Mick Schumacher suffered a horrifying 170mph crash in Q2 for the Saudi Arabian Grand Prix, bringing out the red flags for the second time in qualifying.
Q1 on the Jeddah Corniche Circuit had been stopped when Nicholas Latifi’s Williams hit the barrier, but the Canadian driver was completely unhurt and able to climb out of his car unaided.
However, Schumacher needed the assistance of the medical crew to escape from the cockpit of the Haas, which had hit the wall at Turn 11 and slid to Turn 12, and there immediately had to be serious questions about whether he would be able to take part in the race 24 hours later.
Absolutely fantastic news.
Mick Schumacher appears "physically fine" and has been talking with his mother. He could be going to hospital but only for precautionary checks 🙏 #F1
— PlanetF1 (@Planet_F1) March 26, 2022
TV coverage understandably avoided the scene of the German’s accident while there remained considerable concern about the driver’s condition, but he was later seen removing his gloves as he was helped into the ambulance on a stretcher.
Schumacher, along with his Haas team-mate Kevin Magnussen, had reached Q2 for the second consecutive race. He finished 11th in the season-opening Bahrain Grand Prix – his best result in Formula 1 so far, at the start of his second campaign in the series.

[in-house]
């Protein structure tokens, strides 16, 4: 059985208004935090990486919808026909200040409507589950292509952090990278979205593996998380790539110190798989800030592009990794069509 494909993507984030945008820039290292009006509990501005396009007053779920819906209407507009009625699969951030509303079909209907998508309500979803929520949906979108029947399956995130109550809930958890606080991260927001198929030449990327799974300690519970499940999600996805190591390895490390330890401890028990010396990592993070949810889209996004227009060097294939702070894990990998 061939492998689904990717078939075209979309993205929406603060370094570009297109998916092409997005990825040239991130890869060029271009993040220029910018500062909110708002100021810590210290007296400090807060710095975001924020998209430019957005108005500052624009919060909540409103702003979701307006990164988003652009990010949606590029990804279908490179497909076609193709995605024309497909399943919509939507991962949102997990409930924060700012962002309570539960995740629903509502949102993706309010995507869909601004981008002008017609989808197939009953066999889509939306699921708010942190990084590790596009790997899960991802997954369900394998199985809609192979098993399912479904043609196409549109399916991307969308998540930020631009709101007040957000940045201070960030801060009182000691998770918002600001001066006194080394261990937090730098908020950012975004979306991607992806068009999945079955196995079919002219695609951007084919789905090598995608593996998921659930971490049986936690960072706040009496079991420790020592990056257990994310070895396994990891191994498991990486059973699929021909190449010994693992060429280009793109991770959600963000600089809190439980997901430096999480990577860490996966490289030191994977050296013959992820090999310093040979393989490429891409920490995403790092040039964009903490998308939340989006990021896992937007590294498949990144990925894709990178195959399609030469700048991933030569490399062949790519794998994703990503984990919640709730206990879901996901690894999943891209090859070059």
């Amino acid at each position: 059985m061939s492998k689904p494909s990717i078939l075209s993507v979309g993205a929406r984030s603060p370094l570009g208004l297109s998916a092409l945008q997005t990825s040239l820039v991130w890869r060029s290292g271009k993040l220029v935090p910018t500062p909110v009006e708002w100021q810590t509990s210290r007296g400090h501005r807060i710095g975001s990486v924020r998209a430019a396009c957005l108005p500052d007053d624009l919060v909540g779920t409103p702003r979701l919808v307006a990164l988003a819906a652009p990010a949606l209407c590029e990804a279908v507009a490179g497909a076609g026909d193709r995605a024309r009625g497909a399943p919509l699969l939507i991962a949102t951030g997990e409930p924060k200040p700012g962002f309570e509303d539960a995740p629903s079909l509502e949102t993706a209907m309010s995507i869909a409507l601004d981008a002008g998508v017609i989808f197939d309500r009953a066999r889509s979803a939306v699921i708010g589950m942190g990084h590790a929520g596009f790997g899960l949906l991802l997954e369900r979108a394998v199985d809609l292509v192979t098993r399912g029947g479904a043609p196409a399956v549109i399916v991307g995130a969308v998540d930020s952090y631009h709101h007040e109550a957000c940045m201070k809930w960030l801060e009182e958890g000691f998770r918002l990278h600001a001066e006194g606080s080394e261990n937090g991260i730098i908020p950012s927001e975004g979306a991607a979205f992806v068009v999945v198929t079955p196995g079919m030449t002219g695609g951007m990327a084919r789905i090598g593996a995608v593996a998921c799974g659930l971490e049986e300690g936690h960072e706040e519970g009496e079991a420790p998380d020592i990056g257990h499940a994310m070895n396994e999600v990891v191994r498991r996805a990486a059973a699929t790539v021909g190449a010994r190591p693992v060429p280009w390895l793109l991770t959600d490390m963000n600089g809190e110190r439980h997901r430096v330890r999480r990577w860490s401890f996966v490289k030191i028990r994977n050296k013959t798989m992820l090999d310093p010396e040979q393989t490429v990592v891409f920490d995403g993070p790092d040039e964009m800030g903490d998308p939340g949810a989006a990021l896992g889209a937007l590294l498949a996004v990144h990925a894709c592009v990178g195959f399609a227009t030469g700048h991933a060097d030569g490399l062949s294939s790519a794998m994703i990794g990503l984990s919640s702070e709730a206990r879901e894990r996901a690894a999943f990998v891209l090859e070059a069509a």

Just under five minutes remained on the clock in Q2 while the track was cleared, with Ferrari and Red Bull filling the top four positions on the timesheet.
Before the all clear was given to resume the session, race director Niels Wittich was seen examining the scene with oil on the track thought to be a concern.
Sky F1 reported Schumacher had spoken to his mother, Carina, and was set to be taken to hospital for a scan – but, according to the Haas team, was thankfully “physically fine”.
Haas team principal Guenther Steiner added on Sky F1: “I didn’t speak with him, he spoke with his mum, I spoke with his mum a few times and kept her updated. He has no injuries that you can see, they just wanted to check on him, doing some scans to see there is no damage from the forces of the impact.
“It seems like he has gone on the kerb and just lost the car. It seems there was no breakage or anything. We lost all the data as well immediately on impact. We had no contact with him and no data anymore, it just cut everything off.
“We got the message he was conscious, that was the most important thing, and then they said he had no external injuries.”